By KEVIN CONNOR and SHARON LEM, Toronto Sun
 
Seven of Toronto’s 11 beaches are blue flag and as pristine as any body of water in Kawartha Lakes because of improvements that have been made to the sewage system, a city official says.
“Our beaches are the best kept secret and they are absolutely safe to swim in. You would be hard-pressed to think in the middle of the largest city in Canada there would be blue flag beaches,” said Michael D’Andrea, director of Toronto’s water infrastructure management department.
“We recognized we could do a lot by reducing the amount of water entering the system,” he said.
That includes having underground storage tanks, creating storm water ponds and even redirecting roof downspouts from entering the system.
The beaches in the city which are not blue flag include Marie Curtis Park, Sunnyside Beach, Rouge Beach and Bluffers Park and the reason is they are at the mouths of river.
Pollution can get into these spots when the combined sewer system gets overloaded with storm water which gets into the rivers and eventually ends up in the lake.
Another reason is that in some locations there are so many birds doing their business in the water.
But there were plenty of swimmers at Cherry Beach on Saturday.
Crystal Tawley had her children in the water.
“I’m really impressed with the quality of the water,” Tawley said.
Jude Stewart also had her children out for a swim.
“They test the water every day and it wasn’t closed at all last year. I just tell them not to drink it. If I was a better swimmer I’d be in, too,” Stewart said.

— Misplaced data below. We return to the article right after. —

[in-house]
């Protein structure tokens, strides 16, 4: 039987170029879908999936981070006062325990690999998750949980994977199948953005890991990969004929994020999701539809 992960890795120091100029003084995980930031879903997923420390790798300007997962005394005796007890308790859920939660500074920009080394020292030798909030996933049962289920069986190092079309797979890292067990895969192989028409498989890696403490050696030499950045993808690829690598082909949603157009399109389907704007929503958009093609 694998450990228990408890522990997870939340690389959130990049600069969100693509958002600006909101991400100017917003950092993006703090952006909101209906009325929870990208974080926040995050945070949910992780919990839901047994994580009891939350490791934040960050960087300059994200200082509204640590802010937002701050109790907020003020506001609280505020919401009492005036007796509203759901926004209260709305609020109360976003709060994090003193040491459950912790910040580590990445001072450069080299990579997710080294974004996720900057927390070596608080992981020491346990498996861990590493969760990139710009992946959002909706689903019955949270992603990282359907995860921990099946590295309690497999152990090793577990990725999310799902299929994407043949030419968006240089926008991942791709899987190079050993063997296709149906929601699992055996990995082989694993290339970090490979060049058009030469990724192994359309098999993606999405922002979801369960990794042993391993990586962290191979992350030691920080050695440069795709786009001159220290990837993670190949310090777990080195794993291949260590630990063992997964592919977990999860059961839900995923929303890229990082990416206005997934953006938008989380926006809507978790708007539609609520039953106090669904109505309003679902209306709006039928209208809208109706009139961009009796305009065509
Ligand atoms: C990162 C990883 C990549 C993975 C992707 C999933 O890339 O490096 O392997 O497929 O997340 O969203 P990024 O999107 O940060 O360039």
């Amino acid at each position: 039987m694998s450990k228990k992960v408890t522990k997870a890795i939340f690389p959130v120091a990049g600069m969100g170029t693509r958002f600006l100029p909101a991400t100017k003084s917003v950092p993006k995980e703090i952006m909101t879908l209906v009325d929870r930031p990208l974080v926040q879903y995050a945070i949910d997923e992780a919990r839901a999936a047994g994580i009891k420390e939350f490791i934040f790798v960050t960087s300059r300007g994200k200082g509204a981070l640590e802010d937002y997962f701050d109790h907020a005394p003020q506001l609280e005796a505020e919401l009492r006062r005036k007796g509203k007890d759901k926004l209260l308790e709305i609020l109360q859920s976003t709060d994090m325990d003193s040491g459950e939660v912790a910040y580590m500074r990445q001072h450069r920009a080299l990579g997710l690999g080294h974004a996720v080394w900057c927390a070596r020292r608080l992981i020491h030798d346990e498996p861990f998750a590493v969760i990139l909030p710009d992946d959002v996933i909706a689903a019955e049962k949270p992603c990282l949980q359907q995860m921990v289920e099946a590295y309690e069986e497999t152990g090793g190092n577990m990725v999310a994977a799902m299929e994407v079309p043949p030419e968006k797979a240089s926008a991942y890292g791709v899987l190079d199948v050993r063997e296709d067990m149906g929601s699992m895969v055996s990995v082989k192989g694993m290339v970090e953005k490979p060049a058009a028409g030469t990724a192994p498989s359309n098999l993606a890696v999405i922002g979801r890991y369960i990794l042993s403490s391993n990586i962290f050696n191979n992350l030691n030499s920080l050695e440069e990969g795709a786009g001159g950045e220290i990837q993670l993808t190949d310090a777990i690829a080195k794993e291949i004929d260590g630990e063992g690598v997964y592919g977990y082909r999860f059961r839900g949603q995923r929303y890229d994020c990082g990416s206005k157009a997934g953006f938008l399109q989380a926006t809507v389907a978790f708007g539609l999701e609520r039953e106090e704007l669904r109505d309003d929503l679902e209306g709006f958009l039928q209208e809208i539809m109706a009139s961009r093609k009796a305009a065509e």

But there are others who just won’t take the plunge.
Julia Hambleton works at Toronto’s Harbourfront and despite her love of water, you won’t catch her swimming — even with Lake Ontario at her doorstep.
“I grew up in Toronto, but I won’t swim in Toronto’s beaches. I work down at the Toronto Harbourfront and I see the rubbish lying on top of the water after it rains,” Hambleton said.
“It’s a real shame,” she said.
Torontonians should take back all their beaches, says Elizabeth Brubaker, executive director of Pollution Probe.
“The effects of releasing inadequately treated sewage into our lakes and rivers is unacceptable because it threatens human health, closes our beaches and endangers our fish habitats,” Brubaker said.
“Torontonians pay taxes for a treatment system to fully treat our sewage, so we don’t have any right to pollute our waters in any way,” Brubaker said.
Toronto’s treatment plant involves a system where solid components are physically screened out and the water is then pumped into a second tank where micro-organisms eat the remaining matter.
Finally the micro-organisms are killed before the water is released back into Lake Ontario.
“At no time will raw sewage enter the system … what we do is initiate a partial bypass so rainwater (contaminated with) sewage receives the primary treatment, but it bypasses the biological part of the treatment and it is disinfected and chlorinated in the third part of the treatment process before it goes to the lake,” said Frank Quarisa, director of the city’s wastewater treatment.